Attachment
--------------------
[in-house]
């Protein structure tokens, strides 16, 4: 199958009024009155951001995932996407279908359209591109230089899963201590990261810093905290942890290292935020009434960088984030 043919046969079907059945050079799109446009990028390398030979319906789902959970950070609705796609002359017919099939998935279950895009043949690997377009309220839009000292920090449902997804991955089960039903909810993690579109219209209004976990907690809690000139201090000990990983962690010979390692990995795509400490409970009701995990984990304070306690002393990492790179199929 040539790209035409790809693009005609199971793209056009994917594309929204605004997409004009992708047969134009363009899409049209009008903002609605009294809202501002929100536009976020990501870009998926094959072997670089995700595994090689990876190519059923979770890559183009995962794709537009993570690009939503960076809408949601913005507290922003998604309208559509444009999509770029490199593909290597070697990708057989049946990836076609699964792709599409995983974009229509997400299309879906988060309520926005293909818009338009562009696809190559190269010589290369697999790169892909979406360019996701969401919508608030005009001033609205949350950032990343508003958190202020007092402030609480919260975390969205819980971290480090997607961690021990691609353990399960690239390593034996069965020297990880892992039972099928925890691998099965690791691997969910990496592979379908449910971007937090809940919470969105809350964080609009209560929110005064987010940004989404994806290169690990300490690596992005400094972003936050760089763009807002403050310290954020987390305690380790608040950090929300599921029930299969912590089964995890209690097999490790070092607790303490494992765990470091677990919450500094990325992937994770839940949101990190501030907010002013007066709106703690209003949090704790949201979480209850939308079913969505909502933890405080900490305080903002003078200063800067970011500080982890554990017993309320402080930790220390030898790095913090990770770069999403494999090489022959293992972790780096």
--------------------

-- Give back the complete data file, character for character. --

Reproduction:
[in-house]
């Protein structure tokens, strides 16, 4: 199958009024009155951001995932996407279908359209591109230089899963201590990261810093905290942890290292935020009434960088984030 043919046969079907059945050079799109446009990028390398030979319906789902959970950070609705796609002359017919099939998935279950895009043949690997377009309220839009000292920090449902997804991955089960039903909810993690579109219209209004976990907690809690000139201090000990990983962690010979390692990995795509400490409970009701995990984990304070306690002393990492790179199929 040539790209035409790809693009005609199971793209056009994917594309929204605004997409004009992708047969134009363009899409049209009008903002609605009294809202501002929100536009976020990501870009998926094959072997670089995700595994090689990876190519059923979770890559183009995962794709537009993570690009939503960076809408949601913005507290922003998604309208559509444009999509770029490199593909290597070697990708057989049946990836076609699964792709599409995983974009229509997400299309879906988060309520926005293909818009338009562009696809190559190269010589290369697999790169892909979406360019996701969401919508608030005009001033609205949350950032990343508003958190202020007092402030609480919260975390969205819980971290480090997607961690021990691609353990399960690239390593034996069965020297990880892992039972099928925890691998099965690791691997969910990496592979379908449910971007937090809940919470969105809350964080609009209560929110005064987010940004989404994806290169690990300490690596992005400094972003936050760089763009807002403050310290954020987390305690380790608040950090929300599921029930299969912590089964995890209690097999490790070092607790303490494992765990470091677990919450500094990325992937994770839940949101990190501030907010002013007066709106703690209003949090704790949201979480209850939308079913969505909502933890405080900490305080903002003078200063800067970011500080982890554990017993309320402080930790220390030898790095913090990770770069999403494999090489022959293992972790780096």